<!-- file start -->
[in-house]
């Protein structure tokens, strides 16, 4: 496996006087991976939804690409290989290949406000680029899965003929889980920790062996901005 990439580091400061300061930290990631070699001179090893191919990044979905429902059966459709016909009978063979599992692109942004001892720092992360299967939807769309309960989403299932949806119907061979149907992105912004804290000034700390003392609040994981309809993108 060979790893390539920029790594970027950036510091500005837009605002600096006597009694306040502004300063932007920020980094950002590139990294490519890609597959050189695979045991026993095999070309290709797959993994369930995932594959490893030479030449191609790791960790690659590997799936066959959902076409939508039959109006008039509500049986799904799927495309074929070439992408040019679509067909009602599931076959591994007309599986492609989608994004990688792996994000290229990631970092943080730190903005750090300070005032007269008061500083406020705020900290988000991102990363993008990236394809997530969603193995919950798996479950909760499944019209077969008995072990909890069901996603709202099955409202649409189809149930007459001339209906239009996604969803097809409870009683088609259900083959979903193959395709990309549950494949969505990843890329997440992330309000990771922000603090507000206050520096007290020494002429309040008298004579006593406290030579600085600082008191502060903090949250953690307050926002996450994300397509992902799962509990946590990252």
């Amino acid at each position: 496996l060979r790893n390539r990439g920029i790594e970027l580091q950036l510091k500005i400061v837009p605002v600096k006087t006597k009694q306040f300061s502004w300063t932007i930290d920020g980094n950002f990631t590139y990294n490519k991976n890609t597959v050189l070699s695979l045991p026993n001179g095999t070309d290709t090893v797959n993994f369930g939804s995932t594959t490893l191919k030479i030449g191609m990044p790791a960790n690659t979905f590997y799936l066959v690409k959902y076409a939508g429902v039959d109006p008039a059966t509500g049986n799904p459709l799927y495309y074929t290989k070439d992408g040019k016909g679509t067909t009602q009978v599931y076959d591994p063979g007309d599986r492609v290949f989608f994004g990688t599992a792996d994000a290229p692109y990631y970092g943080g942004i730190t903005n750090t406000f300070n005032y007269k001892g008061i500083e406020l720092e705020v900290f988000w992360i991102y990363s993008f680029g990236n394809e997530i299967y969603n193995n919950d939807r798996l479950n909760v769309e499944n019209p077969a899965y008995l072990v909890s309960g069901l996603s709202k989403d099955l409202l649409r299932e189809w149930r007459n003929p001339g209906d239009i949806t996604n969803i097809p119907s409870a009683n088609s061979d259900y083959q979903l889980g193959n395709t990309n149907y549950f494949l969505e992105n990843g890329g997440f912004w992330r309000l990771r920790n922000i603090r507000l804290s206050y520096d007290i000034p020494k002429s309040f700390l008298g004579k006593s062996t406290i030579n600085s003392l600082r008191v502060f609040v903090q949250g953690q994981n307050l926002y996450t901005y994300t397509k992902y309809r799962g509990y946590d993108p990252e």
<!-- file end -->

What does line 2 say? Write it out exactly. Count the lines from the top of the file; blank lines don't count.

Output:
């Protein structure tokens, strides 16, 4: 496996006087991976939804690409290989290949406000680029899965003929889980920790062996901005 990439580091400061300061930290990631070699001179090893191919990044979905429902059966459709016909009978063979599992692109942004001892720092992360299967939807769309309960989403299932949806119907061979149907992105912004804290000034700390003392609040994981309809993108 060979790893390539920029790594970027950036510091500005837009605002600096006597009694306040502004300063932007920020980094950002590139990294490519890609597959050189695979045991026993095999070309290709797959993994369930995932594959490893030479030449191609790791960790690659590997799936066959959902076409939508039959109006008039509500049986799904799927495309074929070439992408040019679509067909009602599931076959591994007309599986492609989608994004990688792996994000290229990631970092943080730190903005750090300070005032007269008061500083406020705020900290988000991102990363993008990236394809997530969603193995919950798996479950909760499944019209077969008995072990909890069901996603709202099955409202649409189809149930007459001339209906239009996604969803097809409870009683088609259900083959979903193959395709990309549950494949969505990843890329997440992330309000990771922000603090507000206050520096007290020494002429309040008298004579006593406290030579600085600082008191502060903090949250953690307050926002996450994300397509992902799962509990946590990252």